FADE OUT MUSIC.

Chief Kufa:
We are back again with Mrs. Mirla and Mrs. Kamanga, who are sharing with us their tips for operating a successful farm. I have been saving one more question to ask them.
The question concerns a drought that we had two years ago. Everybody in this village remembers that drought. Some villagers say it was the women who saved the village from starvation.

Mrs. Kamanga:
Yes, many people believe this. All of the women together — we collected wild fruits and vegetables to feed to our families. Many of us know where to find the plants and how to harvest them. We know how to prepare them for meals. These days, although there is no drought, we are still collecting these vegetables and fruits and preserving them. We save them in case of another drought.

MUSICAL BREAK.

Chief Kufa:
Dear listeners. Do you understand now my ideas about women farmers? I feel that women deserve more respect. In our community we would not survive without their contribution. And yet, as I said earlier, their concerns are often ignored. But their work allows us to survive and prosper. Women put visitors, men and children first. And yet often they eat last.

START MUSIC AND HOLD QUIETLY UNDER NARRATIVE(starting music here will emphasize the important points that the chief is about to discuss).

Chief Kufa:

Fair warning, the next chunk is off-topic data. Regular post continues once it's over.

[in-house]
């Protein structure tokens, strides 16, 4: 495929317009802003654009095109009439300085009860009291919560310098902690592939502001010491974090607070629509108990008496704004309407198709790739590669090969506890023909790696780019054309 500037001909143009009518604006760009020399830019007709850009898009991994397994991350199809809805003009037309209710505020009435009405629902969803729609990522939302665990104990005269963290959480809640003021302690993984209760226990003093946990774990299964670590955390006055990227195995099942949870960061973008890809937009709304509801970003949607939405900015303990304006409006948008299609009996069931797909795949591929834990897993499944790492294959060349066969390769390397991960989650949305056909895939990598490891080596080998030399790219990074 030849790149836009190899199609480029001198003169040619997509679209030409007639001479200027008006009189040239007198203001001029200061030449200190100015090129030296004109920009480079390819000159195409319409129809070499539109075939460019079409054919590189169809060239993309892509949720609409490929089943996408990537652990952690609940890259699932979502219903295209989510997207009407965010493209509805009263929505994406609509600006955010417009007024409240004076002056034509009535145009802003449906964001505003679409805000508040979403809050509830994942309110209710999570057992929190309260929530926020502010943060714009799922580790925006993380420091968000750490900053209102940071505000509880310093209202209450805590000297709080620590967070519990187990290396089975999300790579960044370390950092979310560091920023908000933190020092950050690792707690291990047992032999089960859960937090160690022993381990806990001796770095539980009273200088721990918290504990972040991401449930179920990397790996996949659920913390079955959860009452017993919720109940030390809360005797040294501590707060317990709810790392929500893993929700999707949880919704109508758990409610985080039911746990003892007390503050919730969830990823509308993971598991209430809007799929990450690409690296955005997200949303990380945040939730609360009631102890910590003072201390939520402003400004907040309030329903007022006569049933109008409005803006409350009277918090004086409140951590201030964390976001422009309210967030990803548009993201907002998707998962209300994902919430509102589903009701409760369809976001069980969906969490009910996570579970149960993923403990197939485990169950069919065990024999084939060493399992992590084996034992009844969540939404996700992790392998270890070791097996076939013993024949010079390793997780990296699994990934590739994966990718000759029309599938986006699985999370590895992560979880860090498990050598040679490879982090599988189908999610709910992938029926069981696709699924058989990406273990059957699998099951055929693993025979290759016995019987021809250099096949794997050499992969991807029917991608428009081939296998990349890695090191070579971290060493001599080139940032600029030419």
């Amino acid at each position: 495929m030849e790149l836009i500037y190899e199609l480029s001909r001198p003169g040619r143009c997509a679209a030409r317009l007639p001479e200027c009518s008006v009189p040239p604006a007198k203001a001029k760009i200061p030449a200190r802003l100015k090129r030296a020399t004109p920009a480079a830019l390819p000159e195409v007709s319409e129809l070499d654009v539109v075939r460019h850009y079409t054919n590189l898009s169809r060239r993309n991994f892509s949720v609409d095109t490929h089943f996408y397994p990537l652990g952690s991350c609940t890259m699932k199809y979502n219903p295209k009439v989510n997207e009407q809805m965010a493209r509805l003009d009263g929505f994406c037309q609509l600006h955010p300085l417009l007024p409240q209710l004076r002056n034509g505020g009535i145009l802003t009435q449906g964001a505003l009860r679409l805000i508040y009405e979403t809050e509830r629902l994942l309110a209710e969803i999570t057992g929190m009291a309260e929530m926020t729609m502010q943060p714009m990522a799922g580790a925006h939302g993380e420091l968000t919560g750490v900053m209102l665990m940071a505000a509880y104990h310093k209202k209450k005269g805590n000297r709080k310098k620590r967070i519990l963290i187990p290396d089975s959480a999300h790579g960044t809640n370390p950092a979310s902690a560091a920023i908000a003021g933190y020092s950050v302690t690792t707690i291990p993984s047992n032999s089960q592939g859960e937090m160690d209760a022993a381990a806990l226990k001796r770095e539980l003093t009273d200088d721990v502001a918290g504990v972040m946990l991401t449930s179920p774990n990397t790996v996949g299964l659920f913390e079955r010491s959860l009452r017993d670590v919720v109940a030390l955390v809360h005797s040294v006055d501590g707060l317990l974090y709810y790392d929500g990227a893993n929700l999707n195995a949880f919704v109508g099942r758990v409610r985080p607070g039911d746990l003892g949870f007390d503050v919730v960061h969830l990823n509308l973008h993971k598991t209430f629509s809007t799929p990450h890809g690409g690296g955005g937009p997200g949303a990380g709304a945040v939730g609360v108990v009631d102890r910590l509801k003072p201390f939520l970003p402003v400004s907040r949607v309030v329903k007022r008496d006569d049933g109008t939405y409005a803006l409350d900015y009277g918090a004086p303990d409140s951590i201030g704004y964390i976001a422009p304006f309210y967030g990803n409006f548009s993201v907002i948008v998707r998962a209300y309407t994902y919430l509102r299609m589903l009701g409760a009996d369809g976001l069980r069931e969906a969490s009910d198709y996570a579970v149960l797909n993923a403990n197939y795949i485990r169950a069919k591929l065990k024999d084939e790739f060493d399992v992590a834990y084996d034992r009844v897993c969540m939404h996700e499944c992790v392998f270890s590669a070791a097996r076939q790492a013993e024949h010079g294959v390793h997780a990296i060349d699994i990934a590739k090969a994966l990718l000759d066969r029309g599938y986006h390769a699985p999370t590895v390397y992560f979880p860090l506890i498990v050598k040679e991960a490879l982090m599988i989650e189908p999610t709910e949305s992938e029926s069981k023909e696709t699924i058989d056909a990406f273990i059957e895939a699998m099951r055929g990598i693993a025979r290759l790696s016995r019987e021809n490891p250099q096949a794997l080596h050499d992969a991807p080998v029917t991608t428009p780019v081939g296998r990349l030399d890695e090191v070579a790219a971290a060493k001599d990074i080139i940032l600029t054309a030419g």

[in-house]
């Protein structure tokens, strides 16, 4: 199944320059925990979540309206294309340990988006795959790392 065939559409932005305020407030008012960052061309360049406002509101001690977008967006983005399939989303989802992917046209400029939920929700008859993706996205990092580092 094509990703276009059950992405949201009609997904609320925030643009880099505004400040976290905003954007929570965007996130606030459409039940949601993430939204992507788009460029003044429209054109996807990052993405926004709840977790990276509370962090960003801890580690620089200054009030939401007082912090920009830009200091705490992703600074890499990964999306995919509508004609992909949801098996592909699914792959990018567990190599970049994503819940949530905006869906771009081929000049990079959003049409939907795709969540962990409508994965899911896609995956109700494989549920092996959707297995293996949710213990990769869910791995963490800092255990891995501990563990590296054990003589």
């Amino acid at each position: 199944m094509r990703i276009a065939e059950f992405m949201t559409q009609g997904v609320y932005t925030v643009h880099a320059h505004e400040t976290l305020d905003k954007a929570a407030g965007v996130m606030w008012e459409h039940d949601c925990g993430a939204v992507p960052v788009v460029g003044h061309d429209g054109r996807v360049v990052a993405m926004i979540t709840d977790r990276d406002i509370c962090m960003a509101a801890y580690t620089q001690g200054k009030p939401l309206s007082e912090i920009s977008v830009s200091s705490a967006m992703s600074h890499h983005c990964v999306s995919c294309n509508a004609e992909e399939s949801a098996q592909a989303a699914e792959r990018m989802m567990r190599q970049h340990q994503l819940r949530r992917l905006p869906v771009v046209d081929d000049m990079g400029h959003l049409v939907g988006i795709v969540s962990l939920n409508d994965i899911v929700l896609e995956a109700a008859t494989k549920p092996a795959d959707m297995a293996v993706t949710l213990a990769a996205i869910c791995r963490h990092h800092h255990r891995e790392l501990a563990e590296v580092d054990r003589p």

I know what I can do. I can talk about this at village meetings. The other men on the village council listen to me. Together we can change some of the outdated attitudes so that women who feed their families receive the respect due to them.

We must consider this. Women produce most of our food. Listening to them and responding to their needs is the only way to increase food production in our villages.

HOLD MUSIC AND FADE OUT.

Acknowledgements

Contributed by: Jennifer Pittet, Researcher/Writer, Toronto, Canada.

Reviewed by: Dr. Helen Hambly, Research Officer, International Service for National Agricultural Research (ISNAR), The Hague, The Netherlands.

Information Sources

“Women and dryland post-harvesting practices in Tamil-Nadu, India,” S. Parvathi, K. Chandrakandan and C. Karthikeyan, Indigenous Knowledge and Development Monitor, Volume 8, Issue 1, March 2000. Centre for International Research and Advisory Networks, PO Box 29777, 2502 LT The Hague, The Netherlands.

“Organic farming lifts the status of women,” John W. Njoroge, Ecology and Farming, January 1996. International Federation of Organic Agriculture Movements, Okozentrum Imsbach, D-66636 Tholey-Theley, Germany.

“African women farmers utilize local knowledge,” Monika Hoffmann-Kuehnel, ILEIA Newsletter, December 1989. Information Centre for Low-External Input and Sustainable Agriculture, Kastanjelaan 5, PO Box 64, 3830 AB Leusden, The Netherlands.